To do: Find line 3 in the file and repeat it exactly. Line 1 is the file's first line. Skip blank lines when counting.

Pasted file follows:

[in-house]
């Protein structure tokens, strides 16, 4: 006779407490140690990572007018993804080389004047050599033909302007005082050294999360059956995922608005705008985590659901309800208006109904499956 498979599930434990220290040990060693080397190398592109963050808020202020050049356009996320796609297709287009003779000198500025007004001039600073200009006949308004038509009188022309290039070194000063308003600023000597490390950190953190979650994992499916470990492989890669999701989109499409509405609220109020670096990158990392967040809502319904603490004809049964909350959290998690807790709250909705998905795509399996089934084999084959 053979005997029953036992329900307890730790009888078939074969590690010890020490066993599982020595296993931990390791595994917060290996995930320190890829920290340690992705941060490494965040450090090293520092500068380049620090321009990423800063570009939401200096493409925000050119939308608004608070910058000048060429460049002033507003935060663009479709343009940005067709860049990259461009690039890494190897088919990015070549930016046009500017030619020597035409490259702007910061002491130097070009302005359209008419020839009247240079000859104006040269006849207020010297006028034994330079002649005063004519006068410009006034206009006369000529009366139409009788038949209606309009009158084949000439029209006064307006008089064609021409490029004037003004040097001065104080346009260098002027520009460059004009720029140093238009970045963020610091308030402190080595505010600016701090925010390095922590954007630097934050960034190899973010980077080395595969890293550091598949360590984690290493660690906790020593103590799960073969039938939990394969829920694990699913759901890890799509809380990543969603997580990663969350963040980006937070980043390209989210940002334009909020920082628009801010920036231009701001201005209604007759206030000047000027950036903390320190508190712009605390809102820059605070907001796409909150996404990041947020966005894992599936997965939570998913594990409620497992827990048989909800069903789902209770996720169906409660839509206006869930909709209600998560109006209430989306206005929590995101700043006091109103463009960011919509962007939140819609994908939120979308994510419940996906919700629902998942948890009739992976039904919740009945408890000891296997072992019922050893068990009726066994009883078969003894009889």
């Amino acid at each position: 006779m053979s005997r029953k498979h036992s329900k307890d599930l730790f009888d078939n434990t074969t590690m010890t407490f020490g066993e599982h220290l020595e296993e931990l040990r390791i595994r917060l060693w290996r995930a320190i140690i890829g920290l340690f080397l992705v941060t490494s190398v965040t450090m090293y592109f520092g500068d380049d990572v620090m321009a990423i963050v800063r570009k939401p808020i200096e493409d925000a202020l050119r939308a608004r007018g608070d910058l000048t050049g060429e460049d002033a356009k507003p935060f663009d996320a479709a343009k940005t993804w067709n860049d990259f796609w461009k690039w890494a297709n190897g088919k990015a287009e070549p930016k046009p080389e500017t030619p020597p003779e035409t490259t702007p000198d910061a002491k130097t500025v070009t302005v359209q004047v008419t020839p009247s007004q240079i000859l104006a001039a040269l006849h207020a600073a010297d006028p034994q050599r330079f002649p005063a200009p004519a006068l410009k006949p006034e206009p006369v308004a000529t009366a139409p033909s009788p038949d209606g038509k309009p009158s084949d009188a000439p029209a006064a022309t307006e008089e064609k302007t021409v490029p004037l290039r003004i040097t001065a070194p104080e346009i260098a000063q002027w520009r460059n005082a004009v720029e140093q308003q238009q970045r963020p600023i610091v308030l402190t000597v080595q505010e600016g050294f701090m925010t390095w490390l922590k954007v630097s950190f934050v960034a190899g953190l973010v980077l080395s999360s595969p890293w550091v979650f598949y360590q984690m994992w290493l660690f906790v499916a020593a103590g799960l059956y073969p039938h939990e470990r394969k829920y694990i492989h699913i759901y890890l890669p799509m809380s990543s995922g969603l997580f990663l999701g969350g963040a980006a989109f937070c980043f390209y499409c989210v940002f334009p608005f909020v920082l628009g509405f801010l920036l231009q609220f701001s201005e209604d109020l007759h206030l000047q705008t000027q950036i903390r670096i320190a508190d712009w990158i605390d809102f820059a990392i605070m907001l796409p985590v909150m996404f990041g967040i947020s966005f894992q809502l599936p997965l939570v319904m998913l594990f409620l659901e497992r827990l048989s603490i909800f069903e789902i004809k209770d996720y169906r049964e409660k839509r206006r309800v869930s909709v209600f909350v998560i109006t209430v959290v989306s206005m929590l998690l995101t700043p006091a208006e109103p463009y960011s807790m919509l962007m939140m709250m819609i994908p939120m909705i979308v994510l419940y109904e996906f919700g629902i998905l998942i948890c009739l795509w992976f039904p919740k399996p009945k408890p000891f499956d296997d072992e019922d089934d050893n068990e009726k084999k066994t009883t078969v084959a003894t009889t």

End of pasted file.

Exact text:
């Amino acid at each position: 006779m053979s005997r029953k498979h036992s329900k307890d599930l730790f009888d078939n434990t074969t590690m010890t407490f020490g066993e599982h220290l020595e296993e931990l040990r390791i595994r917060l060693w290996r995930a320190i140690i890829g920290l340690f080397l992705v941060t490494s190398v965040t450090m090293y592109f520092g500068d380049d990572v620090m321009a990423i963050v800063r570009k939401p808020i200096e493409d925000a202020l050119r939308a608004r007018g608070d910058l000048t050049g060429e460049d002033a356009k507003p935060f663009d996320a479709a343009k940005t993804w067709n860049d990259f796609w461009k690039w890494a297709n190897g088919k990015a287009e070549p930016k046009p080389e500017t030619p020597p003779e035409t490259t702007p000198d910061a002491k130097t500025v070009t302005v359209q004047v008419t020839p009247s007004q240079i000859l104006a001039a040269l006849h207020a600073a010297d006028p034994q050599r330079f002649p005063a200009p004519a006068l410009k006949p006034e206009p006369v308004a000529t009366a139409p033909s009788p038949d209606g038509k309009p009158s084949d009188a000439p029209a006064a022309t307006e008089e064609k302007t021409v490029p004037l290039r003004i040097t001065a070194p104080e346009i260098a000063q002027w520009r460059n005082a004009v720029e140093q308003q238009q970045r963020p600023i610091v308030l402190t000597v080595q505010e600016g050294f701090m925010t390095w490390l922590k954007v630097s950190f934050v960034a190899g953190l973010v980077l080395s999360s595969p890293w550091v979650f598949y360590q984690m994992w290493l660690f906790v499916a020593a103590g799960l059956y073969p039938h939990e470990r394969k829920y694990i492989h699913i759901y890890l890669p799509m809380s990543s995922g969603l997580f990663l999701g969350g963040a980006a989109f937070c980043f390209y499409c989210v940002f334009p608005f909020v920082l628009g509405f801010l920036l231009q609220f701001s201005e209604d109020l007759h206030l000047q705008t000027q950036i903390r670096i320190a508190d712009w990158i605390d809102f820059a990392i605070m907001l796409p985590v909150m996404f990041g967040i947020s966005f894992q809502l599936p997965l939570v319904m998913l594990f409620l659901e497992r827990l048989s603490i909800f069903e789902i004809k209770d996720y169906r049964e409660k839509r206006r309800v869930s909709v209600f909350v998560i109006t209430v959290v989306s206005m929590l998690l995101t700043p006091a208006e109103p463009y960011s807790m919509l962007m939140m709250m819609i994908p939120m909705i979308v994510l419940y109904e996906f919700g629902i998905l998942i948890c009739l795509w992976f039904p919740k399996p009945k408890p000891f499956d296997d072992e019922d089934d050893n068990e009726k084999k066994t009883t078969v084959a003894t009889t």